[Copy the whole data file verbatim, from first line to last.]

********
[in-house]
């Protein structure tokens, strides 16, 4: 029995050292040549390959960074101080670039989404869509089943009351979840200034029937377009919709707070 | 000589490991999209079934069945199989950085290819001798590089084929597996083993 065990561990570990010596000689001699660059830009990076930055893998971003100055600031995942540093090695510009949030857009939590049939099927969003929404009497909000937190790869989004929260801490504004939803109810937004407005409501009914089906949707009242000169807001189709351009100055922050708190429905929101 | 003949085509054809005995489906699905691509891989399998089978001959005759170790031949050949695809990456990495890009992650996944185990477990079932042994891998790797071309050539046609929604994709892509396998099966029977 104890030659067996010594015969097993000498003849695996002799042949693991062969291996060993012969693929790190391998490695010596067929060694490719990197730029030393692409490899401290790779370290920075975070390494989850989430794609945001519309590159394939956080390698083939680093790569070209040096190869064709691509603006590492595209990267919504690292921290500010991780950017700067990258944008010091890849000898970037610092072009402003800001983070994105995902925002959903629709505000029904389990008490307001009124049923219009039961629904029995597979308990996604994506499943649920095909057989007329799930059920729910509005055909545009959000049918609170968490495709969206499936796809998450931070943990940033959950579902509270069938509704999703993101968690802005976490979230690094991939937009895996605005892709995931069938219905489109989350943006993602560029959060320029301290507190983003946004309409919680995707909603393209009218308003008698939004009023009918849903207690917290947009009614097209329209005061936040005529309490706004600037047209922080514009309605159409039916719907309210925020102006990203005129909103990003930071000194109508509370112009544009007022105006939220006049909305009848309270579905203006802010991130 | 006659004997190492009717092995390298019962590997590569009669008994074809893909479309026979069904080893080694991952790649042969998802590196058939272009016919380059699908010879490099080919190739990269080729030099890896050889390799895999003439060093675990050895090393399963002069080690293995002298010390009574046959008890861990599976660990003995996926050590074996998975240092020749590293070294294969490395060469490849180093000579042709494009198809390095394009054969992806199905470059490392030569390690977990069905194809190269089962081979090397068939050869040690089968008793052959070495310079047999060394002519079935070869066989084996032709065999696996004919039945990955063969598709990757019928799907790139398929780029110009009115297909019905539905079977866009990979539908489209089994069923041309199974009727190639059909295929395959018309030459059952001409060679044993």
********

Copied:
[in-house]
């Protein structure tokens, strides 16, 4: 029995050292040549390959960074101080670039989404869509089943009351979840200034029937377009919709707070 | 000589490991999209079934069945199989950085290819001798590089084929597996083993 065990561990570990010596000689001699660059830009990076930055893998971003100055600031995942540093090695510009949030857009939590049939099927969003929404009497909000937190790869989004929260801490504004939803109810937004407005409501009914089906949707009242000169807001189709351009100055922050708190429905929101 | 003949085509054809005995489906699905691509891989399998089978001959005759170790031949050949695809990456990495890009992650996944185990477990079932042994891998790797071309050539046609929604994709892509396998099966029977 104890030659067996010594015969097993000498003849695996002799042949693991062969291996060993012969693929790190391998490695010596067929060694490719990197730029030393692409490899401290790779370290920075975070390494989850989430794609945001519309590159394939956080390698083939680093790569070209040096190869064709691509603006590492595209990267919504690292921290500010991780950017700067990258944008010091890849000898970037610092072009402003800001983070994105995902925002959903629709505000029904389990008490307001009124049923219009039961629904029995597979308990996604994506499943649920095909057989007329799930059920729910509005055909545009959000049918609170968490495709969206499936796809998450931070943990940033959950579902509270069938509704999703993101968690802005976490979230690094991939937009895996605005892709995931069938219905489109989350943006993602560029959060320029301290507190983003946004309409919680995707909603393209009218308003008698939004009023009918849903207690917290947009009614097209329209005061936040005529309490706004600037047209922080514009309605159409039916719907309210925020102006990203005129909103990003930071000194109508509370112009544009007022105006939220006049909305009848309270579905203006802010991130 | 006659004997190492009717092995390298019962590997590569009669008994074809893909479309026979069904080893080694991952790649042969998802590196058939272009016919380059699908010879490099080919190739990269080729030099890896050889390799895999003439060093675990050895090393399963002069080690293995002298010390009574046959008890861990599976660990003995996926050590074996998975240092020749590293070294294969490395060469490849180093000579042709494009198809390095394009054969992806199905470059490392030569390690977990069905194809190269089962081979090397068939050869040690089968008793052959070495310079047999060394002519079935070869066989084996032709065999696996004919039945990955063969598709990757019928799907790139398929780029110009009115297909019905539905079977866009990979539908489209089994069923041309199974009727190639059909295929395959018309030459059952001409060679044993």